Every caring and responsible pet owner wants to make sure that they are do everything in their power to keep their animal healthy and happy. One of the most important things that you can do to support your pet’s health and wellbeing is to safeguard them against internal and external parasites.
Parasite is the term used to describe an organism that attaches itself or lives within another creature, and takes nutrients at the host’s expense. There are several different types of parasite that can affect animals, and they are broadly classified as internal and external parasites.
Internal parasites are organisms that live inside your pet’s body. Worms are the most common variety of internal parasite, although there are several different sub-species including tapeworm, roundworm, lungworm and heartworm.
Worms are normally transmitted through contact with an infected pet’s feces, which often contain the larvae or eggs of the worm. However, worms can also develop as a result of eating raw meat, or the body of another infected animal.
The main difficulty with internal parasites is that symptoms often don’t become apparent until the infestation has reached serious proportions. Nevertheless, sometimes it is possible to spot worms in your pet’s feces or vomit. If you do suspect that your dog may be passing worms, you should get a fecal sample to your vet as soon as possible.
The biggest advantage of dealing with external parasites is the fact that they live outside of your pet’s body, making them much easier to spot. There are broad range of external parasites that could affect your pet, including fleas, ticks, mites and lice.
Fleas are one of the most common pet parasites. They are a dark copper color, about the size of a pinhead and tend to live deep within your pet’s fur as they dislike the light. If your pet has something that looks like pepper on their fur, you could actually be seeing traces of flea feces. It can sometimes look like dirt, but if you put them on a wet piece of paper, they spread out like a blood stain. This is because flea feces are full of blood – their main source of food.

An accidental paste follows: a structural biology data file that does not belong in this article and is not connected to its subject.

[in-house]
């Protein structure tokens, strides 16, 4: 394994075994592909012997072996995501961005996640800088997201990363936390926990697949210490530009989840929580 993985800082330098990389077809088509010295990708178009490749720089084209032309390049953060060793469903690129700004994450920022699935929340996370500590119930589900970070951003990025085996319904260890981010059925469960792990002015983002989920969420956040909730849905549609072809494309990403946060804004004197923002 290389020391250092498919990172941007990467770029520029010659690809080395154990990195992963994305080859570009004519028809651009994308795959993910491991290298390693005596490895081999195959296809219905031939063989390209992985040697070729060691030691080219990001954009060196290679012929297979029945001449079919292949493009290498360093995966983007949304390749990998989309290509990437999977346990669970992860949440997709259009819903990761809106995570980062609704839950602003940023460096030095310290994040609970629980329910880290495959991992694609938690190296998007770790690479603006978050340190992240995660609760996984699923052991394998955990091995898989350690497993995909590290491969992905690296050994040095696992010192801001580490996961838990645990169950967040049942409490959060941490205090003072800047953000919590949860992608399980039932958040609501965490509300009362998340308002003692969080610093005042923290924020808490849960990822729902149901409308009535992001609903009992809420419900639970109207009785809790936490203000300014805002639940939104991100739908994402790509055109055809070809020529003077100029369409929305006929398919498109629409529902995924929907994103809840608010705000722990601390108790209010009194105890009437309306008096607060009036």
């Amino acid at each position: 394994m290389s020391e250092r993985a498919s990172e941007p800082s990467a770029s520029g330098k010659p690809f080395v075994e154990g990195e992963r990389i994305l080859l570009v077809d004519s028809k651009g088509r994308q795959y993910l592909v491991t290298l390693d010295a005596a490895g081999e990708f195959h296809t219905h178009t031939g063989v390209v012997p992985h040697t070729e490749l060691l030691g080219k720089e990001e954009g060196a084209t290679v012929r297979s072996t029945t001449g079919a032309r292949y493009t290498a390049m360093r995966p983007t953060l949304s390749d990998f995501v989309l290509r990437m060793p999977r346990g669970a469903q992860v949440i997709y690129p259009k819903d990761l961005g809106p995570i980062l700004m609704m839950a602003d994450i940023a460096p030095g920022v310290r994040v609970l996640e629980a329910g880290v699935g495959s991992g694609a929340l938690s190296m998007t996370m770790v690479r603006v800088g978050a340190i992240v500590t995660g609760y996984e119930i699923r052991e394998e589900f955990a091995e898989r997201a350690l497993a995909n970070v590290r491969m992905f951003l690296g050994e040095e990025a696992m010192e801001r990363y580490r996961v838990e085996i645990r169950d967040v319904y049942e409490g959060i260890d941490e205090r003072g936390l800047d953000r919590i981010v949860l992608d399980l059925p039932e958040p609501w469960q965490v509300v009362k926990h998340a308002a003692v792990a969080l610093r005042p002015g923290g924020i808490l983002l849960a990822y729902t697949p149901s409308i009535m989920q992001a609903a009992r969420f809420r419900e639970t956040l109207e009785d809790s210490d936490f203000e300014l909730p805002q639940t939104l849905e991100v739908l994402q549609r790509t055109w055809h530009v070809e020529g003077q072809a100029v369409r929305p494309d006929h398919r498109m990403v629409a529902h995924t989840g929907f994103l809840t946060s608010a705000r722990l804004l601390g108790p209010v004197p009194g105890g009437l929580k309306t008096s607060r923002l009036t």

Ticks are another problem often seen by vets. They can potentially affect the human members of your family too, well known for causing transmitting Lyme Disease. They look similar to raisins, and must be removed carefully to prevent the spread of infection.
As with anything medical, prevention is certainly better than cure. Thankfully, there are steps that you can take to help protect your household pet from the unpleasant effects of a parasite infestation. Preventing parasite infestations is also easier and less expensive than having to try and treat them.
Here are our top tips for parasite prevention.
By far one of the best ways to protect your pet is to give them specially formulated medications that are designed to prevent parasite infestations.
From heartworm tablets to flea shampoos, there are plenty to choose from and your veterinarian will be happy to make a recommendation to you. The most important thing to remember about preventative medications is that their strength lies in administering them consistently. Missing a dose can make your pet more susceptible to parasites.
Your vet is the best person to be able to spot if your pet is a little poorly, and can often do so even if there aren’t any obvious symptoms of illness.
One of the most important things to take to these appointments is a sample of your pet’s poop. Fecal testing is one of the easiest ways for your veterinarian to identify if there are any underlying health concerns, including parasite infestations.
Feces are one of the most common ways that disease and parasites are transmitted from animal to animal. Good sanitation can dramatically reduce your pet’s exposure and help keep him healthy and happy, so make sure that you pick up the poop in your yard as quickly as possible. If you are out walking your dog, you may to want to keep him on a leash if he is inclined to stick his nose into another dog’s un-scooped poop.
If your pet is feeling thirsty, she probably isn’t too fussy about where she gets a drink from. However, standing water is often full of a parasite known as Giardia, which can cause them to develop severe diarrhea and sickness. Avoid puddles and lakes, and instead make sure you carry some fresh water and a dish with you if you are heading out for a prolonged period of time.
Protecting your pet from parasites is a vital part of his care. If you would like further advice on parasite prevention, arrange an appointment with Veterinary Medical Clinic in Alamogordo, NM today at 575-567-3500.